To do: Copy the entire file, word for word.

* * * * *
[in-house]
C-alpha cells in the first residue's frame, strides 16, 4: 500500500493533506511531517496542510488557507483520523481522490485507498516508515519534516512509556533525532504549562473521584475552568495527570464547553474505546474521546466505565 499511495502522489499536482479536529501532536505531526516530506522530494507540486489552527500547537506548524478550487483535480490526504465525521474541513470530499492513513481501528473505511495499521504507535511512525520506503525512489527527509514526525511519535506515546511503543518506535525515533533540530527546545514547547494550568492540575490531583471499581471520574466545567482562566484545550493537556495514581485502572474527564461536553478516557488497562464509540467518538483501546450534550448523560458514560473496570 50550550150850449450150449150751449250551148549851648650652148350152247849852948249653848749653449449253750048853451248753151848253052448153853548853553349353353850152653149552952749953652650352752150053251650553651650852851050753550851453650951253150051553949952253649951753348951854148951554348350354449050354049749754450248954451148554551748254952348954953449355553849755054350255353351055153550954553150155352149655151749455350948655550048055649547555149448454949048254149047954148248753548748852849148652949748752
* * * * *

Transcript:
[in-house]
C-alpha cells in the first residue's frame, strides 16, 4: 500500500493533506511531517496542510488557507483520523481522490485507498516508515519534516512509556533525532504549562473521584475552568495527570464547553474505546474521546466505565 499511495502522489499536482479536529501532536505531526516530506522530494507540486489552527500547537506548524478550487483535480490526504465525521474541513470530499492513513481501528473505511495499521504507535511512525520506503525512489527527509514526525511519535506515546511503543518506535525515533533540530527546545514547547494550568492540575490531583471499581471520574466545567482562566484545550493537556495514581485502572474527564461536553478516557488497562464509540467518538483501546450534550448523560458514560473496570 50550550150850449450150449150751449250551148549851648650652148350152247849852948249653848749653449449253750048853451248753151848253052448153853548853553349353353850152653149552952749953652650352752150053251650553651650852851050753550851453650951253150051553949952253649951753348951854148951554348350354449050354049749754450248954451148554551748254952348954953449355553849755054350255353351055153550954553150155352149655151749455350948655550048055649547555149448454949048254149047954148248753548748852849148652949748752